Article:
Bloor further stereotypes the Fisher family, but for a very different reason than the other authors I have discussed. He is attempting to satirize our stereotypes of the nuclear family through the over-the-top nature of this family. This is an approach that I have not encountered and found most enjoyable. Bloor has a tendency to write many of the family interactions in a rather tongue-in-cheek tone, which adds humor to the story and allows us as readers to laugh at the ridiculousness of our own preconceived notions about what a family should be. By showing us the augmented version of our stereotypes Bloor hopes to show us how silly they truly are.
Walk Two Moons, by Sharon Creech is a book that I believe presents a very well rounded and complete character in Sal. She is a warm and intelligent girl and Creech does not encumber her character with the pitfalls of any evident stereotypes as far as I can see. She interacts with her environment in a logical and intelligent way, and at times, such as when her mother lost her baby, demonstrates amazing strength. It appears that Sals strength is derived from her family, which is a very endearing feature. This is probably why Creech employed this characteristic, in order to make Sal someone we would want to know and care for. It is important in this book for Sal to be someone the reader can relate to because she is not only a central character but also a storyteller. We must trust and care for her in order to feel the emotions Creech is trying to evoke.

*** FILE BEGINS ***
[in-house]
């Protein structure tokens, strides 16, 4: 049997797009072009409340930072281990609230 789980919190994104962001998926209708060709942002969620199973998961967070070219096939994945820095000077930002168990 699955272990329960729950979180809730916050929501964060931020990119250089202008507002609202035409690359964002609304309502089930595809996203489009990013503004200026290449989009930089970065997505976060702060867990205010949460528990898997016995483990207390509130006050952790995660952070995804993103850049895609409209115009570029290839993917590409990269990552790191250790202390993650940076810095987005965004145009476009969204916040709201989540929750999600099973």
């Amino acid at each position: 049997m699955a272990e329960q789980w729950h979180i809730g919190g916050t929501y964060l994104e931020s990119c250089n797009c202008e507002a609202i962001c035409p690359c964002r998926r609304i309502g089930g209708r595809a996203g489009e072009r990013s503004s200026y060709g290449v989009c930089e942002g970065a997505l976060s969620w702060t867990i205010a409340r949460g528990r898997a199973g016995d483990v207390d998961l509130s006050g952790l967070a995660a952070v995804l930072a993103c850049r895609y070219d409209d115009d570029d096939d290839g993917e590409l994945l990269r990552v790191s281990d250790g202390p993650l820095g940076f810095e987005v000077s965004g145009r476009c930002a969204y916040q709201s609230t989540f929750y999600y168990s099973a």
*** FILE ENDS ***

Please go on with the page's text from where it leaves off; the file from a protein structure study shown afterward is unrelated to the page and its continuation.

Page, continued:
Sals charming, simple humor and perseverance through tough times make her one of the only characters we have encountered whom I feel is truly a complete and noble person. Creech does an excellent job of getting into her psyche and displaying it to us throughout the story without becoming overly dramatic or sappy. Creech uses Sal to show us the human spirit that can exist within a good and intelligent person, regardless of their sex or social category.